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HAPPY RINGING ANNIVERSARY

HAPPY RINGING ANNIVERSARY

(My apologies for the quality of the photos which were taken in extremely challenging conditions of intense sunlight, often straight towards the cameras, and heat haze. My thanks to Brian Clark for the first photo of Freya and the two of Samson bringing back nesting material, and to Kate Sumner Wilson for the two of the fish delivery and subsequent carry out).

 Our new female was ringed two years ago today, as a chick probably about 6 weeks old, a couple of weeks before she fledged. What a journey she could tell us she’d been on since then!

There’s not much new in the way of activity to report from Border Ospreys. Our birds are continuing to enjoy each other’s company and our new female is bonding closely with both Samson and the nest area. She’s now been with us for 2 months so we took the step to ask our customers, the readers of this blog and the staff to come up with suggestions for a name for her. We had some “interesting” ideas but she was never going to suit Osprey MacOsprey Face (thank you to whoever it was who suggested that one!) and we eventually settled on Freya. Freya was the Norse goddess of love, beauty and fertility, among other things (she was clearly a busy goddess), and we thought it a very appropriate name for our beautiful young female who hopefully will start a whole new dynasty of Border Ospreys next year; no pressure now, Freya!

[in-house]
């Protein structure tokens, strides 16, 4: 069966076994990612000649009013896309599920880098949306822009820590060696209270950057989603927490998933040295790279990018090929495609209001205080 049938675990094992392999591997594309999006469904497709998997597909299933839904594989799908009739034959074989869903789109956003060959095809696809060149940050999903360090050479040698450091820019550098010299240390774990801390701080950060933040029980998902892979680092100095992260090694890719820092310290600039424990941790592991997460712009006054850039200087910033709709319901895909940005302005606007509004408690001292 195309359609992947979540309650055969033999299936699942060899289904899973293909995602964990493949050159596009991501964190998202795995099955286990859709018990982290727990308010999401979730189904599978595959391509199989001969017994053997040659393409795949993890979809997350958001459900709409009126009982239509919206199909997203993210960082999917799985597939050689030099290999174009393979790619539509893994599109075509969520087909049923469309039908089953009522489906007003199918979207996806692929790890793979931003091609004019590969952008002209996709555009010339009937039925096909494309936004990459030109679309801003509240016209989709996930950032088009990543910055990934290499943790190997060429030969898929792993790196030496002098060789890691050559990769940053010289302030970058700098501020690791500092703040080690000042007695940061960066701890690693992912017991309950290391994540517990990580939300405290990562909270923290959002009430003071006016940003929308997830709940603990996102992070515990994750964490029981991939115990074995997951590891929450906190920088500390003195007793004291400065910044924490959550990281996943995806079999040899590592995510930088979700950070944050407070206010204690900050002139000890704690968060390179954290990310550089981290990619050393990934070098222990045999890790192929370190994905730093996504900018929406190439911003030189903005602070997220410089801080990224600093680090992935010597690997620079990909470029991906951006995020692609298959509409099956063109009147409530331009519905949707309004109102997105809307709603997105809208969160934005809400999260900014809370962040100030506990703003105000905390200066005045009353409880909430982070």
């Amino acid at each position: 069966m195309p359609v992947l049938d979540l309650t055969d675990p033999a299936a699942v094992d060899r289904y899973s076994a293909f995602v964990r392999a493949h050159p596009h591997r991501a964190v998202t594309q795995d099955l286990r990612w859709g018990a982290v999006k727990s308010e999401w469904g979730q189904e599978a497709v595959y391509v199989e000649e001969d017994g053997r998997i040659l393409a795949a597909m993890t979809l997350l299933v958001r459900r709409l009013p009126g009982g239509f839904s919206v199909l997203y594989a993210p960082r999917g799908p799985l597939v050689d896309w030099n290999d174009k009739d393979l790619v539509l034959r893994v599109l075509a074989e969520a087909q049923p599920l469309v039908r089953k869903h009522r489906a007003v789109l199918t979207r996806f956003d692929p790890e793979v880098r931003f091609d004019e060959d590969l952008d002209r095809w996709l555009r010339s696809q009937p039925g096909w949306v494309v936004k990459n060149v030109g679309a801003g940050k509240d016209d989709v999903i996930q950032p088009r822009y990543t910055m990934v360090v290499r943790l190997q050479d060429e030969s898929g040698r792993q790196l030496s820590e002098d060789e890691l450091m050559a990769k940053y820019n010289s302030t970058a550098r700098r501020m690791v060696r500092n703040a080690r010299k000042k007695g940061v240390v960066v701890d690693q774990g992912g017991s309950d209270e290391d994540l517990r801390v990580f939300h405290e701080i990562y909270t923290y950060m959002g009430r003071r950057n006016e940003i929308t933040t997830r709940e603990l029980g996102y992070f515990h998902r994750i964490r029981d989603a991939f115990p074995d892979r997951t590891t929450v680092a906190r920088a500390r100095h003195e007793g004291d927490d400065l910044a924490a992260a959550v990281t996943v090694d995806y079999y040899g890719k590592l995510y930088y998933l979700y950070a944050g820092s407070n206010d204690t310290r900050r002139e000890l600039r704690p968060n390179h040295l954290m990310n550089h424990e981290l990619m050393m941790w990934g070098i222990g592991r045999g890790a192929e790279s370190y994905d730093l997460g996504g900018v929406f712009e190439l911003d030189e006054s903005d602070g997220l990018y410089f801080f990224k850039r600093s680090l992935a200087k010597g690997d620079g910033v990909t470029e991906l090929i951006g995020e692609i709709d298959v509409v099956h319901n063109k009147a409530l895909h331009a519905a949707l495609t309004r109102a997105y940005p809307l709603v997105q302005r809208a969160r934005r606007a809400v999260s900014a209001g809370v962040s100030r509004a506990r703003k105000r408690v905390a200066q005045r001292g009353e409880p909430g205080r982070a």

Freya giving us the once over

I also promised to let you know about the ringed bird that intruded on the nest and dead tree. Unfortunately, I have yet to hear from the ringer so I can’t tell you anything more about its origins. The ringers are busy ringing and logging all the new chicks at the moment so it’s perhaps not surprising that I haven’t heard back but I’ll keep you informed.

Both Samson and Freya have been continuing to bring back nesting material to the nest but have also been making a few attempts to create another nest in the nearby dead tree. This is quite a common thing and is known as a so-called “frustration nest”, often built by birds that have no family to raise for whatever reason in a particular year. Sometimes it goes on to become the main nest if the previous nest had been damaged, for example, but often nothing more comes of it. I hope it’s the latter in this instance as the dead tree is not very strong and I would hate the idea of the pair starting to raise a family in a newly built nest and then the whole thing collapsing. The efforts to build this new structure are, to say the least, casual with only one or occasionally two sticks being brought in each day mainly by Samson. At this rate, it wouldn’t be finished by the end of next year, let alone the beginning of the breeding season, so I don’t think their hearts are in it.

Samson bringing in some material to the “frustration nest”